SunEdison shares fell below $1 this morning for the first time in the company's history.

Two pieces of news -- a warning about imminent bankruptcy protection and reports of an SEC investigation into executives' claims about cash levels -- contributed to the stock price decline.

The company's YieldCo, TerraForm Global, warned in an SEC filing today that there is "substantial risk that SunEdison will soon seek bankruptcy protection." 

TerraForm Global's Chief Financial Officer Rebecca Cranna assured investors that the YieldCo is able to fund current operations. But a SunEdison bankruptcy would certainly cause trouble.

According to Cranna, hundreds of megawatts' worth of solar projects in India and Uruguay planned for sale to TerraForm Global could be in jeopardy. She also warned that some power-purchase agreements in India and South Africa allow lenders to accelerate loan repayment in the event of a SunEdison bankruptcy filing.

"If SunEdison does not perform under these agreements, it could have a material adverse effect on TerraForm Global," wrote the company.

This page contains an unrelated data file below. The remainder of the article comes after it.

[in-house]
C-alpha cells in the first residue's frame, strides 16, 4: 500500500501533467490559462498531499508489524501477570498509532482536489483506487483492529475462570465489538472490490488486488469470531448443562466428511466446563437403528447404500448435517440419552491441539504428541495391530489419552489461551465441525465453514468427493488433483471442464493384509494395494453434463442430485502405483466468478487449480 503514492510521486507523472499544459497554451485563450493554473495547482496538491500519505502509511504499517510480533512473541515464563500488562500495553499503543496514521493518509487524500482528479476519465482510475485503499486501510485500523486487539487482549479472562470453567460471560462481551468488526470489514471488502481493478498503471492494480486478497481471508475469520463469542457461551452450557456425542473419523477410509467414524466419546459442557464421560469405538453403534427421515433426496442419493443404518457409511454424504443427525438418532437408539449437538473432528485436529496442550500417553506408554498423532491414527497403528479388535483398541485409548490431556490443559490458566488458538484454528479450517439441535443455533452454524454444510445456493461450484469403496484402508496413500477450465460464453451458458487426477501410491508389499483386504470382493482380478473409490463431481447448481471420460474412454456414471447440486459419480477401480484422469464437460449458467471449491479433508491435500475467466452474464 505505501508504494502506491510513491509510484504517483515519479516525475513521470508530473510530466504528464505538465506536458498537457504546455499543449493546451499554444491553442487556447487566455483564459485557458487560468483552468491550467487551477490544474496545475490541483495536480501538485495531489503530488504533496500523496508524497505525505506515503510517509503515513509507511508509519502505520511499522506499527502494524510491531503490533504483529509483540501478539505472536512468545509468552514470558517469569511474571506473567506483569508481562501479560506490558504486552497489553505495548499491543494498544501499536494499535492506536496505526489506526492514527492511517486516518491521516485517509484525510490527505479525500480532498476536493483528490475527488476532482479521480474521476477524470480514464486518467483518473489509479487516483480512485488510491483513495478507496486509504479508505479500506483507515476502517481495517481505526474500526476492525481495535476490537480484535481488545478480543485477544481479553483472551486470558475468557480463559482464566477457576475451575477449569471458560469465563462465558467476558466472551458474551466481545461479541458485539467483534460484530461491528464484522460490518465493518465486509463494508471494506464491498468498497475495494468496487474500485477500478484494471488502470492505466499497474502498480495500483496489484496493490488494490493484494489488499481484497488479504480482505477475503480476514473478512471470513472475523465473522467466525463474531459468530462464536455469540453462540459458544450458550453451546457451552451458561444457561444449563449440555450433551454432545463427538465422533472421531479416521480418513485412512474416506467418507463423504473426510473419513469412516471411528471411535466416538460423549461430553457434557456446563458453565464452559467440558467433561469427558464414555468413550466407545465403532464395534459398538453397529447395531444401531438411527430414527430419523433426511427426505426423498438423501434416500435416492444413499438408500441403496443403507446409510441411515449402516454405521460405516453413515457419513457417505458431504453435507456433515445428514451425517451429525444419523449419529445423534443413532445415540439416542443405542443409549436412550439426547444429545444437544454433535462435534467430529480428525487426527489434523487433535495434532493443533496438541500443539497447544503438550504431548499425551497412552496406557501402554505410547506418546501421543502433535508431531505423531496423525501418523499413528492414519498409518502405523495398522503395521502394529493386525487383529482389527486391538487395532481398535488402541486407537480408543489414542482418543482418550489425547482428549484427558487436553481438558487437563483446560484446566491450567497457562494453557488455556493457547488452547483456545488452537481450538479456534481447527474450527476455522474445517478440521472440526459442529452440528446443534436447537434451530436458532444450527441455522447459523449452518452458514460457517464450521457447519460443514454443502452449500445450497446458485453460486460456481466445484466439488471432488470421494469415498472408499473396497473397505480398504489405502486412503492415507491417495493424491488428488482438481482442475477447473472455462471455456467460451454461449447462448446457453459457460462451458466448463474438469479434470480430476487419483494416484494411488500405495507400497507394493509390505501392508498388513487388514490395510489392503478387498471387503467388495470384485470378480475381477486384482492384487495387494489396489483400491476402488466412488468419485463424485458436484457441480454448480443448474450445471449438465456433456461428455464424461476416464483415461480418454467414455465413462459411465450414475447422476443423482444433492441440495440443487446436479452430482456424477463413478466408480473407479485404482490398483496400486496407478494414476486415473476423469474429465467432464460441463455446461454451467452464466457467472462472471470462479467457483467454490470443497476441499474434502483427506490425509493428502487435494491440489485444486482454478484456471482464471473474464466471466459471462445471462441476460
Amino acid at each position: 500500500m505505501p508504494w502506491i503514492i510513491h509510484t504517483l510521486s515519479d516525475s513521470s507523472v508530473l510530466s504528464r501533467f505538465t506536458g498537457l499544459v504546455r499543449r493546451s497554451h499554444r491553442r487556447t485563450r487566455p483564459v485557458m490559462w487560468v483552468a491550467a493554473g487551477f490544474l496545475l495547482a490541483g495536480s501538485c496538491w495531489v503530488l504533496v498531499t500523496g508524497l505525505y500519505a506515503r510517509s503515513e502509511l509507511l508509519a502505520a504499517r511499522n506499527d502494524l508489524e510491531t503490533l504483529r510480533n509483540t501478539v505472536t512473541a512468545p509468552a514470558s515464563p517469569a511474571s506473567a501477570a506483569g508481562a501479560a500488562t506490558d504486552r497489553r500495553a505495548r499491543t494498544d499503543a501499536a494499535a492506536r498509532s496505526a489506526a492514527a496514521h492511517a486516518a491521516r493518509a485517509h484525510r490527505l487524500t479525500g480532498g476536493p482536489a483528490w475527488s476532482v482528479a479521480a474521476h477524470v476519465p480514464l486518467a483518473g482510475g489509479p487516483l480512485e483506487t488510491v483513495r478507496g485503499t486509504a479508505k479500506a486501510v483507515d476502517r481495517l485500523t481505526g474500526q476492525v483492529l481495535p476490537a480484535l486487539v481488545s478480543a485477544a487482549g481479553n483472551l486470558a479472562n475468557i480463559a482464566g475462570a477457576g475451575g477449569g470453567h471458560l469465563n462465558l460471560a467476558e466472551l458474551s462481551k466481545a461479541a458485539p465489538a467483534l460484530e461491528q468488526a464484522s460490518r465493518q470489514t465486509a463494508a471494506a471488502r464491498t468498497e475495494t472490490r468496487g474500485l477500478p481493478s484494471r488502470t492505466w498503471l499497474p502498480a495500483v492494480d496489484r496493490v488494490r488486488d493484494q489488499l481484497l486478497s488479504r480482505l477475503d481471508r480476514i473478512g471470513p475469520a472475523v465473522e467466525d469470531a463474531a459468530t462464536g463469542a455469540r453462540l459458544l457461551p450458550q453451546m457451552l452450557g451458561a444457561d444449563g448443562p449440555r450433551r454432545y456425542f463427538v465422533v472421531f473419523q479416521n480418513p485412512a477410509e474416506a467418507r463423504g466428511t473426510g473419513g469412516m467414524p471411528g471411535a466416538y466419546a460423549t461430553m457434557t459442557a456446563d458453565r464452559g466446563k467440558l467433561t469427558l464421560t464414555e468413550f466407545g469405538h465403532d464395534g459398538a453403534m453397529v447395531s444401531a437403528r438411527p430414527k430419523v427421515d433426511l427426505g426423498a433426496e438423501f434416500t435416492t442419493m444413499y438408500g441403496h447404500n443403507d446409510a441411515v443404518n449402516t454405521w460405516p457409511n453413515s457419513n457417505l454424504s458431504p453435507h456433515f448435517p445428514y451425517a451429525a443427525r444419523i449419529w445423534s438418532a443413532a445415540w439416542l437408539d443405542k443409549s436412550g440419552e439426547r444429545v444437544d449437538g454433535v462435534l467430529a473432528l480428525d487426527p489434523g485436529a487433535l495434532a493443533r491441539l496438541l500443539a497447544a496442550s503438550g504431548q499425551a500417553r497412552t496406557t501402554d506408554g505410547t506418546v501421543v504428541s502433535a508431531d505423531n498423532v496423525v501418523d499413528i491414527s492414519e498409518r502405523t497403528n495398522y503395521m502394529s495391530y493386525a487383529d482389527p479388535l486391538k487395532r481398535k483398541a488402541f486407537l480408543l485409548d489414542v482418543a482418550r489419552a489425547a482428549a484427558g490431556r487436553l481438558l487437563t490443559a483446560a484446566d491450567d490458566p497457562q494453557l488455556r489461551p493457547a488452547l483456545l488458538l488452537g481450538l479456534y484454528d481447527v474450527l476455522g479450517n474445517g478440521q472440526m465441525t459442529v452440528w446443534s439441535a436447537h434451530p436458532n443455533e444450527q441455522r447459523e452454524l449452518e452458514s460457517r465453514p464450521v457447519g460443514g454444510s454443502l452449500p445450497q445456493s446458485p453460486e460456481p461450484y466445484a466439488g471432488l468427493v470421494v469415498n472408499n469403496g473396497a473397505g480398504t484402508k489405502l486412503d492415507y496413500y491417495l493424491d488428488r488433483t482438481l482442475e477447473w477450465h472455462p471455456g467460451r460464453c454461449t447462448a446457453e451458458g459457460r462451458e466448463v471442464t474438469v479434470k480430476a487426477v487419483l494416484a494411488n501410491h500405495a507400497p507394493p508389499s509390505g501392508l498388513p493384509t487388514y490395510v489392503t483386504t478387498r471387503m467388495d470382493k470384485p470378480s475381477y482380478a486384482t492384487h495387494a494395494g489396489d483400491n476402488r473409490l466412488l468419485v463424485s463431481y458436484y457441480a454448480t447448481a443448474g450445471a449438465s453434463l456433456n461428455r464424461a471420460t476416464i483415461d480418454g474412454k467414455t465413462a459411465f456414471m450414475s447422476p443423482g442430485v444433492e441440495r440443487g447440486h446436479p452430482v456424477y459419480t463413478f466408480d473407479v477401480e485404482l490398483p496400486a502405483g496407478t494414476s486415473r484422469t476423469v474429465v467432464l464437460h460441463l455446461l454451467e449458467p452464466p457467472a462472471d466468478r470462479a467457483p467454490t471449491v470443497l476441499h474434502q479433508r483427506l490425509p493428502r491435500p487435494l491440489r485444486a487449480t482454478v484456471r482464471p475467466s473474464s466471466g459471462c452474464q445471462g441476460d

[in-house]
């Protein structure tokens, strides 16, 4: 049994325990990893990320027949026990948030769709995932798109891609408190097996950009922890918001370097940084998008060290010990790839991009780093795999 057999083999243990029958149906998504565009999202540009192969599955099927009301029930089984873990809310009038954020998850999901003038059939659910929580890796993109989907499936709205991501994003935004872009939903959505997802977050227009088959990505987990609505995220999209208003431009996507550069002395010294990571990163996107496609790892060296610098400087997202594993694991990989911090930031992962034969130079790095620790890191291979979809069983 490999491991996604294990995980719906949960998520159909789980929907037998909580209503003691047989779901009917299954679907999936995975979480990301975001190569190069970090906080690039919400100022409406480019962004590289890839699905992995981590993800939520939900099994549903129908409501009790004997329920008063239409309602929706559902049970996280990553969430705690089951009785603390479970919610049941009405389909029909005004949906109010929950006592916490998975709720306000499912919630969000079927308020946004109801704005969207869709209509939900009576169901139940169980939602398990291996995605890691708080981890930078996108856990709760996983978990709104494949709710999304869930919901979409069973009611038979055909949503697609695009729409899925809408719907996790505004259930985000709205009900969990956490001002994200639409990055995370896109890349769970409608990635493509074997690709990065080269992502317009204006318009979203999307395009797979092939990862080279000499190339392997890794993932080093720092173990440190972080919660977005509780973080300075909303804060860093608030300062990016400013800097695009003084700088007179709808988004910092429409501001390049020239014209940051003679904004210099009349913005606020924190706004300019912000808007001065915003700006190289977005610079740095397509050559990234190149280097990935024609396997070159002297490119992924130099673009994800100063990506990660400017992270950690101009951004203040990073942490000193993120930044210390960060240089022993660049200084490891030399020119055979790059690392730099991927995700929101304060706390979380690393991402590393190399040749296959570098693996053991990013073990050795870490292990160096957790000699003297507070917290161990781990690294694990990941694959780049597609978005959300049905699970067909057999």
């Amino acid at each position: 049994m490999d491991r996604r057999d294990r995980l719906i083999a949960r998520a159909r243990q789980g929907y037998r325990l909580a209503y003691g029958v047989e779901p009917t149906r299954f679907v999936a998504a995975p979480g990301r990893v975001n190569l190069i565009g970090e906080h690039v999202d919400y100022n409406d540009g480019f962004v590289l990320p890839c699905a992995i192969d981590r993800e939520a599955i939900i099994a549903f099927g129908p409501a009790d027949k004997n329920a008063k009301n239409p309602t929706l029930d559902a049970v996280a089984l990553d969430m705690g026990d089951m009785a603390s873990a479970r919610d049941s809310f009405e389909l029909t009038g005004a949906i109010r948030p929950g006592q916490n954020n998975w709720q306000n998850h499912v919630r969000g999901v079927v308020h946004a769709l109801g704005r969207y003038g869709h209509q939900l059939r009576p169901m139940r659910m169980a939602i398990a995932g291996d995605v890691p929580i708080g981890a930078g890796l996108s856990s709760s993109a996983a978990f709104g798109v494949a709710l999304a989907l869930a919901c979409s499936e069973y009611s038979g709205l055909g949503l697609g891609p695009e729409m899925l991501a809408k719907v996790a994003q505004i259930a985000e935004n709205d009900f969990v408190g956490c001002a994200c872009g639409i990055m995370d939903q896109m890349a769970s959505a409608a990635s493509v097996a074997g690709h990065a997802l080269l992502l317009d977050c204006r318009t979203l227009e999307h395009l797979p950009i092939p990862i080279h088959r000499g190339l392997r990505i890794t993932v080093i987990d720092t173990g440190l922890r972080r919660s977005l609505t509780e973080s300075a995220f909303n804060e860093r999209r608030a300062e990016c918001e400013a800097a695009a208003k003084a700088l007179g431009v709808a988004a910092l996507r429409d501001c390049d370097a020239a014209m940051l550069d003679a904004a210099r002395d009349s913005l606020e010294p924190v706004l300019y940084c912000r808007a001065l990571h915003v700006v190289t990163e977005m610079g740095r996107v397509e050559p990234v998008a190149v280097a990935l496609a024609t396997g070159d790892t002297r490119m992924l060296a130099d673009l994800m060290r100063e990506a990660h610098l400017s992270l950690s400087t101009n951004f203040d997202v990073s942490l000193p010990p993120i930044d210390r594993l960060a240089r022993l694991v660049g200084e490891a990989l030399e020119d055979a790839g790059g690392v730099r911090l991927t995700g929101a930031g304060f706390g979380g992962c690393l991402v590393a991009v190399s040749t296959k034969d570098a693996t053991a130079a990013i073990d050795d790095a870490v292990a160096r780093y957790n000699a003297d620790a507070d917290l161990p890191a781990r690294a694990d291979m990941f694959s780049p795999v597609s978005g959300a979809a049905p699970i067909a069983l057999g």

SunEdison is also facing an investigation from the Securities and Exchange Commission, according to a Monday report from the Wall Street Journal.

In November, the company told investors that it had more than $1 billion in cash. That assurance of liquidity, along with a plan to restructure operations, was designed to stop the company's precipitous decline in value.

But that number may have been grossly inflated, according to WSJ:

People familiar with the matter said that $1.4 billion figure consisted largely of cash that SunEdison couldn’t access. The company had direct access to only a few hundred million dollars throughout September and October, and by November, the balance had dropped under $100 million, the people said.

The bigger number reported to investors included cash that was trapped inside individual power projects and earmarked for construction or debt service, to which SunEdison didn’t have access, the people said. A footnote to an investor presentation said the figure included some cash committed to project construction.

The SEC is now reportedly investigating whether SunEdison intentionally misled investors. 

SunEdison has twice delayed the release of its annual report because of problems with internal controls related to financial reporting. Its debt load is more than $11 billion. 

SunEdison's stock price dropped to $0.72 this morning -- a decline of more than 96 percent since July.